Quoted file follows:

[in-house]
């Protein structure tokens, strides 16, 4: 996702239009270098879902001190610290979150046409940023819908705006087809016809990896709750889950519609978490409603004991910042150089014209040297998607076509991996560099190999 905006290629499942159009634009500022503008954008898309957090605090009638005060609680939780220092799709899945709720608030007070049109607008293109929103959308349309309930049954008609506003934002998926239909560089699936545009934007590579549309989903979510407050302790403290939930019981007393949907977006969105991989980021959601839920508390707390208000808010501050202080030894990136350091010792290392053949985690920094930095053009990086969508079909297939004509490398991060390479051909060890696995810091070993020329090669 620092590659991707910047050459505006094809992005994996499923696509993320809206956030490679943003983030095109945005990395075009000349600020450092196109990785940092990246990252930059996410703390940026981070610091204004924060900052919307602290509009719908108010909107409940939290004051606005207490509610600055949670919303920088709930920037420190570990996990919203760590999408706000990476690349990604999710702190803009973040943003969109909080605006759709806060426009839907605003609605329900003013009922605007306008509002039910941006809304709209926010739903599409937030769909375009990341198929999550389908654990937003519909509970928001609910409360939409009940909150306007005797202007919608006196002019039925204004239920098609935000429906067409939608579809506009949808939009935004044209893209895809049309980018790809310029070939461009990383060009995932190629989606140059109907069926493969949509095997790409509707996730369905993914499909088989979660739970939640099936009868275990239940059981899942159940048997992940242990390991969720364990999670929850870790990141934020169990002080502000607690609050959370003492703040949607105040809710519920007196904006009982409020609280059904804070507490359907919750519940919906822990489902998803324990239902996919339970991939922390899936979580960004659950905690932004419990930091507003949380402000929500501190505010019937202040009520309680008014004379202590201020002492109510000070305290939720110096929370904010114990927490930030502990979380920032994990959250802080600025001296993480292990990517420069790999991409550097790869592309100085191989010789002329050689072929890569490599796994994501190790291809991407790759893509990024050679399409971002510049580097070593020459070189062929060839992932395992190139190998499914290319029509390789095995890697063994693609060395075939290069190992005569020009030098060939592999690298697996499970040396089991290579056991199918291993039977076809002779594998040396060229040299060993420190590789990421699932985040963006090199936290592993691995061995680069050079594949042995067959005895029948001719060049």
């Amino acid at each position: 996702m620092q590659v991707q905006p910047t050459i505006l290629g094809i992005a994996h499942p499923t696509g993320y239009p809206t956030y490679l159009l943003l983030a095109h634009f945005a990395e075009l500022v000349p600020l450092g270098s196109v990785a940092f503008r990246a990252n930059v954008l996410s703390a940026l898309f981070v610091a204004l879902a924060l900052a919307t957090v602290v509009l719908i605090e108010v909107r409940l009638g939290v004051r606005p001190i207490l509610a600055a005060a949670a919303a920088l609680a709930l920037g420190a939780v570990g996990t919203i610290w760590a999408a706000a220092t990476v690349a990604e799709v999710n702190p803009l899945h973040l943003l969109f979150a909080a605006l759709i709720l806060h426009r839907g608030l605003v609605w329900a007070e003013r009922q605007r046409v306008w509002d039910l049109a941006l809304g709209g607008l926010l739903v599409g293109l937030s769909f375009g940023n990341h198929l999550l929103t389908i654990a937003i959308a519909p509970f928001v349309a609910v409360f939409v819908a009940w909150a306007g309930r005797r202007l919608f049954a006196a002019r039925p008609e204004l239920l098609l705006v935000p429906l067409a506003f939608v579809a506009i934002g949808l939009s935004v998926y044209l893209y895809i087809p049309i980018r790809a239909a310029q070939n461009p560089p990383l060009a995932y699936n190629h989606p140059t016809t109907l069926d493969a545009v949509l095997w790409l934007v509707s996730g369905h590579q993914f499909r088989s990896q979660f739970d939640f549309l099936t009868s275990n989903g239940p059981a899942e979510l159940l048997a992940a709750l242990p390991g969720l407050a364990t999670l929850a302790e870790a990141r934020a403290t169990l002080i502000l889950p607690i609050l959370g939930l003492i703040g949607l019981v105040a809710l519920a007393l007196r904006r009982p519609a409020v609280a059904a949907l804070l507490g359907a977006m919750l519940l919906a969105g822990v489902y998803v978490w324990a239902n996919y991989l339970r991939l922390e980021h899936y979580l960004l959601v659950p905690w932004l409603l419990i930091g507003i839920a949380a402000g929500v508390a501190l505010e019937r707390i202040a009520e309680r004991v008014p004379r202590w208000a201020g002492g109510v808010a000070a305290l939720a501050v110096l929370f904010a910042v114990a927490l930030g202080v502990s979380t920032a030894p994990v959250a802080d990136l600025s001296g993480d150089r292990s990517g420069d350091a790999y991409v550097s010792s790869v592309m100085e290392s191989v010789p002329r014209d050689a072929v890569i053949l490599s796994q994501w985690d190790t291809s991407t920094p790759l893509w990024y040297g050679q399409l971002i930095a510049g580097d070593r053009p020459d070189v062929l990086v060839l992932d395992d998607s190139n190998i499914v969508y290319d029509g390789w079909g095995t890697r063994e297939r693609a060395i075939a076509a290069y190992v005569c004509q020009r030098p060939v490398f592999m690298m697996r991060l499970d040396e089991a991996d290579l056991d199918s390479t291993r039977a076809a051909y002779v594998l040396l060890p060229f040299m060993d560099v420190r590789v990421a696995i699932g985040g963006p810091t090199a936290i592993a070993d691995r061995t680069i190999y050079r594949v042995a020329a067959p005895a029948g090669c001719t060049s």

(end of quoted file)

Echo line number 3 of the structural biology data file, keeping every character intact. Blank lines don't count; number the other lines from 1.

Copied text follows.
């Amino acid at each position: 996702m620092q590659v991707q905006p910047t050459i505006l290629g094809i992005a994996h499942p499923t696509g993320y239009p809206t956030y490679l159009l943003l983030a095109h634009f945005a990395e075009l500022v000349p600020l450092g270098s196109v990785a940092f503008r990246a990252n930059v954008l996410s703390a940026l898309f981070v610091a204004l879902a924060l900052a919307t957090v602290v509009l719908i605090e108010v909107r409940l009638g939290v004051r606005p001190i207490l509610a600055a005060a949670a919303a920088l609680a709930l920037g420190a939780v570990g996990t919203i610290w760590a999408a706000a220092t990476v690349a990604e799709v999710n702190p803009l899945h973040l943003l969109f979150a909080a605006l759709i709720l806060h426009r839907g608030l605003v609605w329900a007070e003013r009922q605007r046409v306008w509002d039910l049109a941006l809304g709209g607008l926010l739903v599409g293109l937030s769909f375009g940023n990341h198929l999550l929103t389908i654990a937003i959308a519909p509970f928001v349309a609910v409360f939409v819908a009940w909150a306007g309930r005797r202007l919608f049954a006196a002019r039925p008609e204004l239920l098609l705006v935000p429906l067409a506003f939608v579809a506009i934002g949808l939009s935004v998926y044209l893209y895809i087809p049309i980018r790809a239909a310029q070939n461009p560089p990383l060009a995932y699936n190629h989606p140059t016809t109907l069926d493969a545009v949509l095997w790409l934007v509707s996730g369905h590579q993914f499909r088989s990896q979660f739970d939640f549309l099936t009868s275990n989903g239940p059981a899942e979510l159940l048997a992940a709750l242990p390991g969720l407050a364990t999670l929850a302790e870790a990141r934020a403290t169990l002080i502000l889950p607690i609050l959370g939930l003492i703040g949607l019981v105040a809710l519920a007393l007196r904006r009982p519609a409020v609280a059904a949907l804070l507490g359907a977006m919750l519940l919906a969105g822990v489902y998803v978490w324990a239902n996919y991989l339970r991939l922390e980021h899936y979580l960004l959601v659950p905690w932004l409603l419990i930091g507003i839920a949380a402000g929500v508390a501190l505010e019937r707390i202040a009520e309680r004991v008014p004379r202590w208000a201020g002492g109510v808010a000070a305290l939720a501050v110096l929370f904010a910042v114990a927490l930030g202080v502990s979380t920032a030894p994990v959250a802080d990136l600025s001296g993480d150089r292990s990517g420069d350091a790999y991409v550097s010792s790869v592309m100085e290392s191989v010789p002329r014209d050689a072929v890569i053949l490599s796994q994501w985690d190790t291809s991407t920094p790759l893509w990024y040297g050679q399409l971002i930095a510049g580097d070593r053009p020459d070189v062929l990086v060839l992932d395992d998607s190139n190998i499914v969508y290319d029509g390789w079909g095995t890697r063994e297939r693609a060395i075939a076509a290069y190992v005569c004509q020009r030098p060939v490398f592999m690298m697996r991060l499970d040396e089991a991996d290579l056991d199918s390479t291993r039977a076809a051909y002779v594998l040396l060890p060229f040299m060993d560099v420190r590789v990421a696995i699932g985040g963006p810091t090199a936290i592993a070993d691995r061995t680069i190999y050079r594949v042995a020329a067959p005895a029948g090669c001719t060049s």